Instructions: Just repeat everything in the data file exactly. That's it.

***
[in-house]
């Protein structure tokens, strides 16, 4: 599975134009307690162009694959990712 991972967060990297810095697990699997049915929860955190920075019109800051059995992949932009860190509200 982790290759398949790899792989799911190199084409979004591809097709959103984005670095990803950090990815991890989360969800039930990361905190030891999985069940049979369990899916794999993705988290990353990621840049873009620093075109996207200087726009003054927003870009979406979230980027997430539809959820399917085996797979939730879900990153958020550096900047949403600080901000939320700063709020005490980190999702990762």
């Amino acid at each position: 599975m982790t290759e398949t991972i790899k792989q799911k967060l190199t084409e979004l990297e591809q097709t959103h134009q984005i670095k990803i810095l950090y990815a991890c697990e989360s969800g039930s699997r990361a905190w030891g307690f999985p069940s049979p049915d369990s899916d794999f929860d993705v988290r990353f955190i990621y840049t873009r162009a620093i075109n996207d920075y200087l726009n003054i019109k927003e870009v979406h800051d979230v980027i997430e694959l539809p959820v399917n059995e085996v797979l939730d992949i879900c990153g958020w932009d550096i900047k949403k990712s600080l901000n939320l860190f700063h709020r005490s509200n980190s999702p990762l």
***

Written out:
[in-house]
């Protein structure tokens, strides 16, 4: 599975134009307690162009694959990712 991972967060990297810095697990699997049915929860955190920075019109800051059995992949932009860190509200 982790290759398949790899792989799911190199084409979004591809097709959103984005670095990803950090990815991890989360969800039930990361905190030891999985069940049979369990899916794999993705988290990353990621840049873009620093075109996207200087726009003054927003870009979406979230980027997430539809959820399917085996797979939730879900990153958020550096900047949403600080901000939320700063709020005490980190999702990762």
């Amino acid at each position: 599975m982790t290759e398949t991972i790899k792989q799911k967060l190199t084409e979004l990297e591809q097709t959103h134009q984005i670095k990803i810095l950090y990815a991890c697990e989360s969800g039930s699997r990361a905190w030891g307690f999985p069940s049979p049915d369990s899916d794999f929860d993705v988290r990353f955190i990621y840049t873009r162009a620093i075109n996207d920075y200087l726009n003054i019109k927003e870009v979406h800051d979230v980027i997430e694959l539809p959820v399917n059995e085996v797979l939730d992949i879900c990153g958020w932009d550096i900047k949403k990712s600080l901000n939320l860190f700063h709020r005490s509200n980190s999702p990762l």